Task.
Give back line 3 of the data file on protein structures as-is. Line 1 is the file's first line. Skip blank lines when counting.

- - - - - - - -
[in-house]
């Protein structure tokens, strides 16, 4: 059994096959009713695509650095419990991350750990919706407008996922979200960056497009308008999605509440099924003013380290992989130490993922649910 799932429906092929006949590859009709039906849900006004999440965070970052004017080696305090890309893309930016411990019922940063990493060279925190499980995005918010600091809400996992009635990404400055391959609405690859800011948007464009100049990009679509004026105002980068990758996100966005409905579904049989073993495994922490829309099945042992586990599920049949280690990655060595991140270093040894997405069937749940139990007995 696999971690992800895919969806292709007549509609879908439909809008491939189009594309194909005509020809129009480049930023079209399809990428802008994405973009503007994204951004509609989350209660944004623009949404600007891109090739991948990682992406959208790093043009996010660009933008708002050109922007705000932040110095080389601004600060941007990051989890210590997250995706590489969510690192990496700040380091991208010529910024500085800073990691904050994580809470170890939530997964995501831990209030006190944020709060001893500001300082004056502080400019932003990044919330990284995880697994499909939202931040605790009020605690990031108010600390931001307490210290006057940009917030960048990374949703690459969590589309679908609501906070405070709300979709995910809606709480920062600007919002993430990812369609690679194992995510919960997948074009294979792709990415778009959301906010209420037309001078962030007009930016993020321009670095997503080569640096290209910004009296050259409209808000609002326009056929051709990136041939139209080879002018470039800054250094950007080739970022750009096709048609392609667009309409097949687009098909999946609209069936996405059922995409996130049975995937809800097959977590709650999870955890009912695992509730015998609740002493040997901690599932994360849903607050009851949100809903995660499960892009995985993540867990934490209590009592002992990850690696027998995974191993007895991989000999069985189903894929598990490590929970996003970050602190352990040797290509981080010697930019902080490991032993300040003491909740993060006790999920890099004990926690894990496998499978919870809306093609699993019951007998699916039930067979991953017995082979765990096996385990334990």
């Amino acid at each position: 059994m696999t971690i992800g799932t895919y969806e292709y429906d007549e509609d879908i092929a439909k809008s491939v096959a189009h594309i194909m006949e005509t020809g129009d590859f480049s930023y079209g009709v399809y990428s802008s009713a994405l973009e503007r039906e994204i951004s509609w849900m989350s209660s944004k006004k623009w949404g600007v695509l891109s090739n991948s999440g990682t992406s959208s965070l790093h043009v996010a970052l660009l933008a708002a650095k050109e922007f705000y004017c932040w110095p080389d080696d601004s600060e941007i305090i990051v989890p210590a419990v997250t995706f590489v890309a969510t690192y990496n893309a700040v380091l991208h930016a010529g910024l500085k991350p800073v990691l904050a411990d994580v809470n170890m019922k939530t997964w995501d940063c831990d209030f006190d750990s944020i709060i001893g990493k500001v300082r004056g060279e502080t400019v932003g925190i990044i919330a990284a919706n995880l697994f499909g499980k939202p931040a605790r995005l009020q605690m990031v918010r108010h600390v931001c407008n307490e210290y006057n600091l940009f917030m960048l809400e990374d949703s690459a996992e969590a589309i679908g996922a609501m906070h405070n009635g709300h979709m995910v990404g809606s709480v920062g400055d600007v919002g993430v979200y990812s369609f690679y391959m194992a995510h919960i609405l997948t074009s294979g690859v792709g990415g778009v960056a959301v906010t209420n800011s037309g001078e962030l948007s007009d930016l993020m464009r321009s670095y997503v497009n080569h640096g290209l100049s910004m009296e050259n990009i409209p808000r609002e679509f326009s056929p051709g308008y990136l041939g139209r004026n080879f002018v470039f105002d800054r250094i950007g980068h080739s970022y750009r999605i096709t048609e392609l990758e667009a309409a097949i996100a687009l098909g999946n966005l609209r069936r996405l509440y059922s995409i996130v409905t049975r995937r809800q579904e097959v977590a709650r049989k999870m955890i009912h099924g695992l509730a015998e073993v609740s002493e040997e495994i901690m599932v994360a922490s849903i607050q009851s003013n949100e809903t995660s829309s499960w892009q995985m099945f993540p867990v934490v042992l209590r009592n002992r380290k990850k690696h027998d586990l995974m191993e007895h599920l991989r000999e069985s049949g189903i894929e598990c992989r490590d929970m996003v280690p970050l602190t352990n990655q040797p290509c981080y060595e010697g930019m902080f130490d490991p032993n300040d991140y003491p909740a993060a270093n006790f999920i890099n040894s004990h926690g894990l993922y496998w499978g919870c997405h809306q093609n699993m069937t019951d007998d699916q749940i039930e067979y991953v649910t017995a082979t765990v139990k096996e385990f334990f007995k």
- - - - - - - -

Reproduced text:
């Amino acid at each position: 059994m696999t971690i992800g799932t895919y969806e292709y429906d007549e509609d879908i092929a439909k809008s491939v096959a189009h594309i194909m006949e005509t020809g129009d590859f480049s930023y079209g009709v399809y990428s802008s009713a994405l973009e503007r039906e994204i951004s509609w849900m989350s209660s944004k006004k623009w949404g600007v695509l891109s090739n991948s999440g990682t992406s959208s965070l790093h043009v996010a970052l660009l933008a708002a650095k050109e922007f705000y004017c932040w110095p080389d080696d601004s600060e941007i305090i990051v989890p210590a419990v997250t995706f590489v890309a969510t690192y990496n893309a700040v380091l991208h930016a010529g910024l500085k991350p800073v990691l904050a411990d994580v809470n170890m019922k939530t997964w995501d940063c831990d209030f006190d750990s944020i709060i001893g990493k500001v300082r004056g060279e502080t400019v932003g925190i990044i919330a990284a919706n995880l697994f499909g499980k939202p931040a605790r995005l009020q605690m990031v918010r108010h600390v931001c407008n307490e210290y006057n600091l940009f917030m960048l809400e990374d949703s690459a996992e969590a589309i679908g996922a609501m906070h405070n009635g709300h979709m995910v990404g809606s709480v920062g400055d600007v919002g993430v979200y990812s369609f690679y391959m194992a995510h919960i609405l997948t074009s294979g690859v792709g990415g778009v960056a959301v906010t209420n800011s037309g001078e962030l948007s007009d930016l993020m464009r321009s670095y997503v497009n080569h640096g290209l100049s910004m009296e050259n990009i409209p808000r609002e679509f326009s056929p051709g308008y990136l041939g139209r004026n080879f002018v470039f105002d800054r250094i950007g980068h080739s970022y750009r999605i096709t048609e392609l990758e667009a309409a097949i996100a687009l098909g999946n966005l609209r069936r996405l509440y059922s995409i996130v409905t049975r995937r809800q579904e097959v977590a709650r049989k999870m955890i009912h099924g695992l509730a015998e073993v609740s002493e040997e495994i901690m599932v994360a922490s849903i607050q009851s003013n949100e809903t995660s829309s499960w892009q995985m099945f993540p867990v934490v042992l209590r009592n002992r380290k990850k690696h027998d586990l995974m191993e007895h599920l991989r000999e069985s049949g189903i894929e598990c992989r490590d929970m996003v280690p970050l602190t352990n990655q040797p290509c981080y060595e010697g930019m902080f130490d490991p032993n300040d991140y003491p909740a993060a270093n006790f999920i890099n040894s004990h926690g894990l993922y496998w499978g919870c997405h809306q093609n699993m069937t019951d007998d699916q749940i039930e067979y991953v649910t017995a082979t765990v139990k096996e385990f334990f007995k």